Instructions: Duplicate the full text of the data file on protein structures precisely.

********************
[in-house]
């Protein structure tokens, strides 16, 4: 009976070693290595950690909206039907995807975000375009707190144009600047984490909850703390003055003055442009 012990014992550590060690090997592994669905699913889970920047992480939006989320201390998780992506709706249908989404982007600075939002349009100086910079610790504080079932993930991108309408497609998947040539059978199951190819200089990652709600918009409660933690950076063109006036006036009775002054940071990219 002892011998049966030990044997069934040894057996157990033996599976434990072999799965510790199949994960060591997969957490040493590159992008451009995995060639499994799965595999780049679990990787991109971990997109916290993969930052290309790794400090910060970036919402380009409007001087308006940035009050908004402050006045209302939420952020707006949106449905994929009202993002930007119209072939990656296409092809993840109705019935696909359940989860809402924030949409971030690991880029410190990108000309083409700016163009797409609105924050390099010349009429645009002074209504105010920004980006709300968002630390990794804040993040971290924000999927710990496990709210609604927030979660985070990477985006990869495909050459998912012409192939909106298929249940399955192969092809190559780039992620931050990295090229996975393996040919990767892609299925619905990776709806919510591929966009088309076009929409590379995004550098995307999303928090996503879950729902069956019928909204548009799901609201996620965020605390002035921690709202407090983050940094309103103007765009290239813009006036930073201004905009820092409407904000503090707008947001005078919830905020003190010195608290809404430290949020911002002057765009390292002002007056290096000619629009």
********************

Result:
[in-house]
């Protein structure tokens, strides 16, 4: 009976070693290595950690909206039907995807975000375009707190144009600047984490909850703390003055003055442009 012990014992550590060690090997592994669905699913889970920047992480939006989320201390998780992506709706249908989404982007600075939002349009100086910079610790504080079932993930991108309408497609998947040539059978199951190819200089990652709600918009409660933690950076063109006036006036009775002054940071990219 002892011998049966030990044997069934040894057996157990033996599976434990072999799965510790199949994960060591997969957490040493590159992008451009995995060639499994799965595999780049679990990787991109971990997109916290993969930052290309790794400090910060970036919402380009409007001087308006940035009050908004402050006045209302939420952020707006949106449905994929009202993002930007119209072939990656296409092809993840109705019935696909359940989860809402924030949409971030690991880029410190990108000309083409700016163009797409609105924050390099010349009429645009002074209504105010920004980006709300968002630390990794804040993040971290924000999927710990496990709210609604927030979660985070990477985006990869495909050459998912012409192939909106298929249940399955192969092809190559780039992620931050990295090229996975393996040919990767892609299925619905990776709806919510591929966009088309076009929409590379995004550098995307999303928090996503879950729902069956019928909204548009799901609201996620965020605390002035921690709202407090983050940094309103103007765009290239813009006036930073201004905009820092409407904000503090707008947001005078919830905020003190010195608290809404430290949020911002002057765009390292002002007056290096000619629009």